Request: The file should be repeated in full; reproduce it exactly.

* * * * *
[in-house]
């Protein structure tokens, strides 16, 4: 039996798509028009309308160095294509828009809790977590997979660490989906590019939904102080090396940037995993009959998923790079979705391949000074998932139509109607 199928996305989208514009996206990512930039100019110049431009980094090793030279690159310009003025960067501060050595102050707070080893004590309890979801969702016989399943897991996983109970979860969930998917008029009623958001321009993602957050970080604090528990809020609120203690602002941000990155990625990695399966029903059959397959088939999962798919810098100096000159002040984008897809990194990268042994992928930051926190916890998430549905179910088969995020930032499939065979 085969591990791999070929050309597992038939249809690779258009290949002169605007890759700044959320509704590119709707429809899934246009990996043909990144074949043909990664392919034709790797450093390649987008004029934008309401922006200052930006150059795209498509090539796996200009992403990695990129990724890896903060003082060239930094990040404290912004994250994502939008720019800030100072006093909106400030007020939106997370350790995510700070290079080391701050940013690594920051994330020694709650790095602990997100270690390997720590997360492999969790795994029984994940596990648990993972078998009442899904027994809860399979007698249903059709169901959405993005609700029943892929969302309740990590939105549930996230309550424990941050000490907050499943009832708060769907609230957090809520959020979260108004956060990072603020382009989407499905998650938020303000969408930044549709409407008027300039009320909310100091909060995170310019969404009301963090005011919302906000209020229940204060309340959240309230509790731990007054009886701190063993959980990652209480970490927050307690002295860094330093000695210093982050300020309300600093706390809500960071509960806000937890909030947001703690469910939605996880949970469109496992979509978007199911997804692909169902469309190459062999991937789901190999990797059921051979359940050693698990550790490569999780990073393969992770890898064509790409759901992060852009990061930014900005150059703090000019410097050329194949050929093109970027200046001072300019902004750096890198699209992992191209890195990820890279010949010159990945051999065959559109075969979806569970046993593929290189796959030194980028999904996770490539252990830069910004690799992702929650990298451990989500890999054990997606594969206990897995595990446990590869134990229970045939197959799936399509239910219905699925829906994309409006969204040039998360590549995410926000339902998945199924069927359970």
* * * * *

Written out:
[in-house]
């Protein structure tokens, strides 16, 4: 039996798509028009309308160095294509828009809790977590997979660490989906590019939904102080090396940037995993009959998923790079979705391949000074998932139509109607 199928996305989208514009996206990512930039100019110049431009980094090793030279690159310009003025960067501060050595102050707070080893004590309890979801969702016989399943897991996983109970979860969930998917008029009623958001321009993602957050970080604090528990809020609120203690602002941000990155990625990695399966029903059959397959088939999962798919810098100096000159002040984008897809990194990268042994992928930051926190916890998430549905179910088969995020930032499939065979 085969591990791999070929050309597992038939249809690779258009290949002169605007890759700044959320509704590119709707429809899934246009990996043909990144074949043909990664392919034709790797450093390649987008004029934008309401922006200052930006150059795209498509090539796996200009992403990695990129990724890896903060003082060239930094990040404290912004994250994502939008720019800030100072006093909106400030007020939106997370350790995510700070290079080391701050940013690594920051994330020694709650790095602990997100270690390997720590997360492999969790795994029984994940596990648990993972078998009442899904027994809860399979007698249903059709169901959405993005609700029943892929969302309740990590939105549930996230309550424990941050000490907050499943009832708060769907609230957090809520959020979260108004956060990072603020382009989407499905998650938020303000969408930044549709409407008027300039009320909310100091909060995170310019969404009301963090005011919302906000209020229940204060309340959240309230509790731990007054009886701190063993959980990652209480970490927050307690002295860094330093000695210093982050300020309300600093706390809500960071509960806000937890909030947001703690469910939605996880949970469109496992979509978007199911997804692909169902469309190459062999991937789901190999990797059921051979359940050693698990550790490569999780990073393969992770890898064509790409759901992060852009990061930014900005150059703090000019410097050329194949050929093109970027200046001072300019902004750096890198699209992992191209890195990820890279010949010159990945051999065959559109075969979806569970046993593929290189796959030194980028999904996770490539252990830069910004690799992702929650990298451990989500890999054990997606594969206990897995595990446990590869134990229970045939197959799936399509239910219905699925829906994309409006969204040039998360590549995410926000339902998945199924069927359970």